Mr Brühl became a star in his native Germany with the release of Good Bye, Lenin! before going on to secure international status with a role in Mr Quentin Tarantino’s Inglourious Basterds as Fredrick Zoller, a young German sniper whose heroic exploits form the basis for a Nazi propaganda film. He was in Toronto with Mses Kate Beckinsale and Cara Delevingne for the premiere of Mr Michael Winterbottom’s new movie, The Face of an Angel. The 36-year-old Mr Brühl plays Thomas, a film-maker who travels to Italy to make a movie about the Amanda Knox murder case and finds himself at loggerheads with the press.

What attracted you to working on this project?

Well, firstly it was such an of-the-moment story – but working with Michael was a big draw, too. He’s such a prolific director, such a chameleon – he’s turned his hand to every genre of film and his body of work couldn’t be more diverse. I felt that I was almost playing his alter-ego in this film… Michael disagrees with this sentiment slightly, but I feel that there are elements of him in the character.

How many times have you been to Tiff?

It’s my third time… Of course, the ironic thing about visiting a film festival as an actor is that you’re so busy promoting that you rarely get time to see any film other than your own. That’s sadly the case here – I’ll be leaving tomorrow to start filming in London with Bradley Cooper. It’s a movie about a man who attempts to make the best restaurant in the world.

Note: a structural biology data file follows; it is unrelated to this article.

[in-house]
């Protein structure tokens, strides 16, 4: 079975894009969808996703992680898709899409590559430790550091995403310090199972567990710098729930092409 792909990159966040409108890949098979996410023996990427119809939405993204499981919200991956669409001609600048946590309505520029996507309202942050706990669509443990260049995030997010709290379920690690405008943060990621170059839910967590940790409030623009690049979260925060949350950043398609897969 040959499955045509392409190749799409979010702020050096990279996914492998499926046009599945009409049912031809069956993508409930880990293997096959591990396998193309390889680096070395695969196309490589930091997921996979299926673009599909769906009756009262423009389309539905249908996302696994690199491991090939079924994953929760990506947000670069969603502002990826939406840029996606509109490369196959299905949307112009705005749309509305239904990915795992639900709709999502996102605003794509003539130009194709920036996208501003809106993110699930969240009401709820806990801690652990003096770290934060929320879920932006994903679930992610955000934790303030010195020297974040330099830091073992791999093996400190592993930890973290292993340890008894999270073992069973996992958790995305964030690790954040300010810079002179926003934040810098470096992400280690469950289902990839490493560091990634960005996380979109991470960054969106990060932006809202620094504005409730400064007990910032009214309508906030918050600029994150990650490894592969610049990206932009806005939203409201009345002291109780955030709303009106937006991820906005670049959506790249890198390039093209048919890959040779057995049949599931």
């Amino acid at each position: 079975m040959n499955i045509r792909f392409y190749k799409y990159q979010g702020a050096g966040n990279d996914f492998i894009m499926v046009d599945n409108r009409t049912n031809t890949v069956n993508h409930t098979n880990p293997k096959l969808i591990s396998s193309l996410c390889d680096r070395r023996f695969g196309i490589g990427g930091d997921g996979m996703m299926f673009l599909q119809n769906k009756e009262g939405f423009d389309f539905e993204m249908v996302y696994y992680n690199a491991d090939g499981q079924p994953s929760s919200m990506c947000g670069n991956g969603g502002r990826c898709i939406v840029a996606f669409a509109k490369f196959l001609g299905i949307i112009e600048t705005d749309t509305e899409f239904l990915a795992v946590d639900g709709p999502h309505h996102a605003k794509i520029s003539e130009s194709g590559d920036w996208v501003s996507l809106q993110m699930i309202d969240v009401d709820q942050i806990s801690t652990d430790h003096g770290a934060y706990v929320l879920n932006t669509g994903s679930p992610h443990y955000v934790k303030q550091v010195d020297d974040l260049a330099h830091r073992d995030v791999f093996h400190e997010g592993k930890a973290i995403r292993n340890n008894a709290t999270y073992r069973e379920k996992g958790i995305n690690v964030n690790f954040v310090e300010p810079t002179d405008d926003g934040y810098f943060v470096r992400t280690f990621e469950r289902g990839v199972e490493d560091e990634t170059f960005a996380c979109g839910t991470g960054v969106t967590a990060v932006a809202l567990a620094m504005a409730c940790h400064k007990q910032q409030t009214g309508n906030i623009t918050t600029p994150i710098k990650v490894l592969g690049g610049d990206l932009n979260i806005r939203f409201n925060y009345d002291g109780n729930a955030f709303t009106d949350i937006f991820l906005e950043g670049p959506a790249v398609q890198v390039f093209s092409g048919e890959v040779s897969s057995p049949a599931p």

Being an actor must involve a lot of dressing up.

Oh, absolutely. I’ve been given so many beautiful clothes in the one that I’m currently filming. It’s all Burberry and Paul Smith – I love British designers. Suits, ties, shirts, shoes… I just want to keep every piece.

Have you ever been able to keep the clothes you’ve worn in a movie?

No, sadly not. I certainly wasn’t able to keep the outfit I wore in Inglourious Basterds – but that’s quite possibly not such a bad thing.